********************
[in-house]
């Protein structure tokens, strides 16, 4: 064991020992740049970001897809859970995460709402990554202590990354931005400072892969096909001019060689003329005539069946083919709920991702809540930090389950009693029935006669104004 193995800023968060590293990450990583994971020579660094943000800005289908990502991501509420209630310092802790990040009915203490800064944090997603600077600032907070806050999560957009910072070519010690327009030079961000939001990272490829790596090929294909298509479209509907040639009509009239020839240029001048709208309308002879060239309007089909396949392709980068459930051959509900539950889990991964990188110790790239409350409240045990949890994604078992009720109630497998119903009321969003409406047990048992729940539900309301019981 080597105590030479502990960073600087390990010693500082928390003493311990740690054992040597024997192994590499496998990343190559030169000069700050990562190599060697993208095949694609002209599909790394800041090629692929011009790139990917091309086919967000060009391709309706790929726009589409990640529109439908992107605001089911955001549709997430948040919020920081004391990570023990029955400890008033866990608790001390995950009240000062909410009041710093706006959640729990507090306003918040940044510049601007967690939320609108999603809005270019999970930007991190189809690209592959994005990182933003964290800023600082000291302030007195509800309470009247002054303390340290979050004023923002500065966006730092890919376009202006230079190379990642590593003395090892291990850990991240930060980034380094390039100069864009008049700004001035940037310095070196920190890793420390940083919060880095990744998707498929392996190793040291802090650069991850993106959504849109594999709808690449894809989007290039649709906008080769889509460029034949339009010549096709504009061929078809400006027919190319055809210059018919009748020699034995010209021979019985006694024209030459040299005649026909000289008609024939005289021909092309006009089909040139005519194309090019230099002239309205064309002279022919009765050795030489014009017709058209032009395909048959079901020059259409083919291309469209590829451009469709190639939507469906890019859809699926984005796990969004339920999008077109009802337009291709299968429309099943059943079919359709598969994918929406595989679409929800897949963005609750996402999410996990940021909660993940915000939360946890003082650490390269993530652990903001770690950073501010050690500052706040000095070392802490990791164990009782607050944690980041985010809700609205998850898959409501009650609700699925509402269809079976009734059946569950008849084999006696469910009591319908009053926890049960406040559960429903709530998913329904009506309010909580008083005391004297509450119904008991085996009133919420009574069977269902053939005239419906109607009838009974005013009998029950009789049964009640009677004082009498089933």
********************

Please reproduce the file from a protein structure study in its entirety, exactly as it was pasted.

[in-house]
């Protein structure tokens, strides 16, 4: 064991020992740049970001897809859970995460709402990554202590990354931005400072892969096909001019060689003329005539069946083919709920991702809540930090389950009693029935006669104004 193995800023968060590293990450990583994971020579660094943000800005289908990502991501509420209630310092802790990040009915203490800064944090997603600077600032907070806050999560957009910072070519010690327009030079961000939001990272490829790596090929294909298509479209509907040639009509009239020839240029001048709208309308002879060239309007089909396949392709980068459930051959509900539950889990991964990188110790790239409350409240045990949890994604078992009720109630497998119903009321969003409406047990048992729940539900309301019981 080597105590030479502990960073600087390990010693500082928390003493311990740690054992040597024997192994590499496998990343190559030169000069700050990562190599060697993208095949694609002209599909790394800041090629692929011009790139990917091309086919967000060009391709309706790929726009589409990640529109439908992107605001089911955001549709997430948040919020920081004391990570023990029955400890008033866990608790001390995950009240000062909410009041710093706006959640729990507090306003918040940044510049601007967690939320609108999603809005270019999970930007991190189809690209592959994005990182933003964290800023600082000291302030007195509800309470009247002054303390340290979050004023923002500065966006730092890919376009202006230079190379990642590593003395090892291990850990991240930060980034380094390039100069864009008049700004001035940037310095070196920190890793420390940083919060880095990744998707498929392996190793040291802090650069991850993106959504849109594999709808690449894809989007290039649709906008080769889509460029034949339009010549096709504009061929078809400006027919190319055809210059018919009748020699034995010209021979019985006694024209030459040299005649026909000289008609024939005289021909092309006009089909040139005519194309090019230099002239309205064309002279022919009765050795030489014009017709058209032009395909048959079901020059259409083919291309469209590829451009469709190639939507469906890019859809699926984005796990969004339920999008077109009802337009291709299968429309099943059943079919359709598969994918929406595989679409929800897949963005609750996402999410996990940021909660993940915000939360946890003082650490390269993530652990903001770690950073501010050690500052706040000095070392802490990791164990009782607050944690980041985010809700609205998850898959409501009650609700699925509402269809079976009734059946569950008849084999006696469910009591319908009053926890049960406040559960429903709530998913329904009506309010909580008083005391004297509450119904008991085996009133919420009574069977269902053939005239419906109607009838009974005013009998029950009789049964009640009677004082009498089933």